A Landover, Md., man sought in the slaying of a 19-year-old youth last Saturday and the alleged terrorizing of the victim's Washington neighborhood, surrendered to police yesterday and was charged with homicide.

Investigators said the Darrell Woodson was shot by a gunman who was looking for another man. Accused in the case is Tyrone Barnett, 19, of 4129 Warner Ave.

Barnett telephoned D.C. homicide detectives yesterday after he read a story in The Washington Post recounting the efforts of residents of the Woodland Terrace public housing project in Southeast to persuade police to make an arrest in the case.

According to police, Barnett asked them what he should do and was advised to turn himself in because "a lot of people with guns are out looking for you."

For nearly a week after Woodson was shot, a man believed to be Barnett regularly returned to the scene of the crime in the same blue Buick Electra from which a gunman fired the fatal shots, investigators said.

During one such visit, neighbors said, a D.C. police officier was present taking information about the case. One resident contended that when the car was pointed out to the policeman, he shrugged his shoulders and replied, "I don't have enough evidence to do anything."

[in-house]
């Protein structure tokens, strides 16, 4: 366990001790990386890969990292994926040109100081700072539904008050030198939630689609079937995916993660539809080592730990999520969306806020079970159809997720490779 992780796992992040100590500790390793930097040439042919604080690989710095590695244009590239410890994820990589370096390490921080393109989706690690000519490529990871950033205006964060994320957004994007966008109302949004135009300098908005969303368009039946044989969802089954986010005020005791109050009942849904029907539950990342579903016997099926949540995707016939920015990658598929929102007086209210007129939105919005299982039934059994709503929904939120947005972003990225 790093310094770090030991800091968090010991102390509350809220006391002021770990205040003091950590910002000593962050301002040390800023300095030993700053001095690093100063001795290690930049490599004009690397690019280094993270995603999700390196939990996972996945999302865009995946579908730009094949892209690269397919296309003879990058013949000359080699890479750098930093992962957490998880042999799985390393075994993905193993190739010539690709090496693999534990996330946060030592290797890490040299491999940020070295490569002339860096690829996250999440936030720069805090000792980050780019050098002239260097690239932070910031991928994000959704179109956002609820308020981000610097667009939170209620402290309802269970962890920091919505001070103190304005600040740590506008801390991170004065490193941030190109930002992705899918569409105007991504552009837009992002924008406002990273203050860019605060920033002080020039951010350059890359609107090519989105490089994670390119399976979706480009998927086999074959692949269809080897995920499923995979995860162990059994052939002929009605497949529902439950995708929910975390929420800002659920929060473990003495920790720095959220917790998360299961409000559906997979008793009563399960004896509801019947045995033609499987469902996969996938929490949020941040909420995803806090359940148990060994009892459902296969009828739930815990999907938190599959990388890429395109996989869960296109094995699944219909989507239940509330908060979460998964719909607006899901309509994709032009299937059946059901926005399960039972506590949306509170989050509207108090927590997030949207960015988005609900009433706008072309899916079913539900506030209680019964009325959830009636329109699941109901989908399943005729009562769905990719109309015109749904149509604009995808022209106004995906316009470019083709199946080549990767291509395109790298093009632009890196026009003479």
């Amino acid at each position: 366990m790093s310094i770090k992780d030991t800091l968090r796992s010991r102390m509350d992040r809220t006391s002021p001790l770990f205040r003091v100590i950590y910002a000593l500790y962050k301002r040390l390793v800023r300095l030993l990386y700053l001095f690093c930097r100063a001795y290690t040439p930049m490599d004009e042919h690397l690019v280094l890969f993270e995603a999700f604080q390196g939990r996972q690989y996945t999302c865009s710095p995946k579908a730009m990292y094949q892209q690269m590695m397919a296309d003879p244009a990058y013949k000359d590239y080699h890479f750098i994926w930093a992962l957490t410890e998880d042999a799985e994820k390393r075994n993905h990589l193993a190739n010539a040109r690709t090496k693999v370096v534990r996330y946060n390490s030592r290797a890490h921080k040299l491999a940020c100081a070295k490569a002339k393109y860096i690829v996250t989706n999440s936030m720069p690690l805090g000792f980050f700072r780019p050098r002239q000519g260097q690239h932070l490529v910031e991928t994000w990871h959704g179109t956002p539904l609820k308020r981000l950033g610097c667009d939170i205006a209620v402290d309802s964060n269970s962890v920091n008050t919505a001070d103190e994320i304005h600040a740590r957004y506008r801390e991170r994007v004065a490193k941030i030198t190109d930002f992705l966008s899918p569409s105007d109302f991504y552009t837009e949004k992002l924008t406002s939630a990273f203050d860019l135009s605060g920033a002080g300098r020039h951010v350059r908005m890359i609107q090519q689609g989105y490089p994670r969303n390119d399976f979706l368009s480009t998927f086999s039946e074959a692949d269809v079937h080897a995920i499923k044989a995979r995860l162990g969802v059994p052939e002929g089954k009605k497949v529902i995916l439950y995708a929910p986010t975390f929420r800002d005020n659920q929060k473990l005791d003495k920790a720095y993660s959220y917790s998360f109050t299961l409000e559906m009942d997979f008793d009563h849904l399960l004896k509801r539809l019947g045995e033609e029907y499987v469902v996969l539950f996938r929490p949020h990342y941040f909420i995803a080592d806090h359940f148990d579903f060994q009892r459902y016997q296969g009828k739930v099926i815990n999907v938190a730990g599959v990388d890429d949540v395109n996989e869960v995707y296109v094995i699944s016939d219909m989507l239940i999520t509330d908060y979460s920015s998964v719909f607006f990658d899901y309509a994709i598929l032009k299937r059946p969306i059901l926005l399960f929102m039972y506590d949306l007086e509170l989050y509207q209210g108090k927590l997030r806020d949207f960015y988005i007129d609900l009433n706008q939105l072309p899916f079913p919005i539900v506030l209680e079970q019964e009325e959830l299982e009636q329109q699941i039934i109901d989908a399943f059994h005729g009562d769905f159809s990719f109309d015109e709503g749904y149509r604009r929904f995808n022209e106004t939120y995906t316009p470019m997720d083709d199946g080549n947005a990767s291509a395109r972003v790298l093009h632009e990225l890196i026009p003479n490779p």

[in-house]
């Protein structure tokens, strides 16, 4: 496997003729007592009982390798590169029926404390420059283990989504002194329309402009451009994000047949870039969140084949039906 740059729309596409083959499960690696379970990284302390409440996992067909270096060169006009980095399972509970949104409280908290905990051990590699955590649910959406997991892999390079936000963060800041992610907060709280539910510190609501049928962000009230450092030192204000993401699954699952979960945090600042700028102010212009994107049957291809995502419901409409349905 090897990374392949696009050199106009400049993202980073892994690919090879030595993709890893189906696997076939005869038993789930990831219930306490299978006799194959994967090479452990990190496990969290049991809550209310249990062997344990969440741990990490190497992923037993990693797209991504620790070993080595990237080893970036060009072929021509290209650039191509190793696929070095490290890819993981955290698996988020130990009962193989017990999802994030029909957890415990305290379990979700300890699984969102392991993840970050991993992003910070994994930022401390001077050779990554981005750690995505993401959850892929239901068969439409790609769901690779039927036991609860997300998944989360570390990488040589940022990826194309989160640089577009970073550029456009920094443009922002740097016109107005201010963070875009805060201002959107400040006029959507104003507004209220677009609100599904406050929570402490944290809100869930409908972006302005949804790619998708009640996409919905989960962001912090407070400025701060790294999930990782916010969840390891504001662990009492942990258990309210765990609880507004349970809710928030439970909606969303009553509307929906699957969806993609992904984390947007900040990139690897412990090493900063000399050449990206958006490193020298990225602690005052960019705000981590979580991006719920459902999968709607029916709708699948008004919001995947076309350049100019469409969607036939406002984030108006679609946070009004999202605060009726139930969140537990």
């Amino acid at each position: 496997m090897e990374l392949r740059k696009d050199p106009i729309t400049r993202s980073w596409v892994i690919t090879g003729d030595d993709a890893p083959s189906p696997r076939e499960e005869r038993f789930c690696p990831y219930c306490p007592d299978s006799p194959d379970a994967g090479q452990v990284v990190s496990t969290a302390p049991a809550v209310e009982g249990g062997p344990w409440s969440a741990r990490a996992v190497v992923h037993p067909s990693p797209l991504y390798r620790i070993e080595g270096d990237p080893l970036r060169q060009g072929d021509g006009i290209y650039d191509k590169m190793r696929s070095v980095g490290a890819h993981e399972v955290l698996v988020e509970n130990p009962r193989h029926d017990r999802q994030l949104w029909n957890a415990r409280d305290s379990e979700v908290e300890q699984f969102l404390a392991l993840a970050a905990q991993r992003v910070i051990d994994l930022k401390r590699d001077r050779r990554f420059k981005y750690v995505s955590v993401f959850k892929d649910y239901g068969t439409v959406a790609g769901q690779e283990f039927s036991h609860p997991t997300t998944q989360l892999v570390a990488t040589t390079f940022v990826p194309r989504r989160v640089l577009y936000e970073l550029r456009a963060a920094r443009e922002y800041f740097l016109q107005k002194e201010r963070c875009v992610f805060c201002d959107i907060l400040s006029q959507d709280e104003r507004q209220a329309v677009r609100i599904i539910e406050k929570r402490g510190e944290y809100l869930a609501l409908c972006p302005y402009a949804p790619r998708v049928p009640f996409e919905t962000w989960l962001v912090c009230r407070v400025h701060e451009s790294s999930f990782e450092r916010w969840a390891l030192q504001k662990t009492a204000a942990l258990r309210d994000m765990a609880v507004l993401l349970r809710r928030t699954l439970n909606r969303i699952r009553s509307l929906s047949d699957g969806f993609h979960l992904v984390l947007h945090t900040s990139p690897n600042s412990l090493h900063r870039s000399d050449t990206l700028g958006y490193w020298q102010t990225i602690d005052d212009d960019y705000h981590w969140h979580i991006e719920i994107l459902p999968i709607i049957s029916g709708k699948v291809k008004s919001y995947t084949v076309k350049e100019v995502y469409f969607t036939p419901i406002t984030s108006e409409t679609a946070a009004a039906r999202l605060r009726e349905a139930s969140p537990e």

Meanwhile, the man in the car continued making verbal threats against Woodland residents, shouting that more would die if he did not find the man who had aroused his anger in a dice game.

Woodson, who lived at 907 Tuckaway Terr., Oxon Hill, was shot to death while standing in the front yard of a friend's home waiting to go to a concert at the Capital Centre.

Witnesses said that Woodson was standing with a youth who had been involved in the dice game when a man believed to be Barnett and two companions approached them in the car.

Youth with Woodson went indoors after recognizing the car, leaving Woodson alone in the front yard. Two of three shots fired from the car struck Woodson in the chest.The youth, a graduate of the Washington Street Academy, died several hours later at the Greater Southeast Community Hospital.

On Thursday night, about 100 irate Woodland residents gathered to protest both the frequent return to their neighborhood of the man they believed was the killer and the way police had handled the case. Although police had a warrant for Barnett's arrest, they said they had been unable to find him.

Yesterday, Woodland residents expressed relief that a suspect had been arrested and arraigned in D.C. Superior Court.

"It's been a bad week all around," one resident said. "At least part of our problems have been solved."

Ellen Lee, who lives in the Woodland complex near the apartment where Woodson was slain, echoed the sentiments of several other residents when she said she felt "only somewhat better at this point."

"Only one guy has turned himself in. There were others in the car. The concern now is whether the others will carry on the vendetta or what," she said. Among the residents' complaints was that police were not providing them with adequate protection.

A meeting has been scheduled between Woodland residents and police to discuss the problem.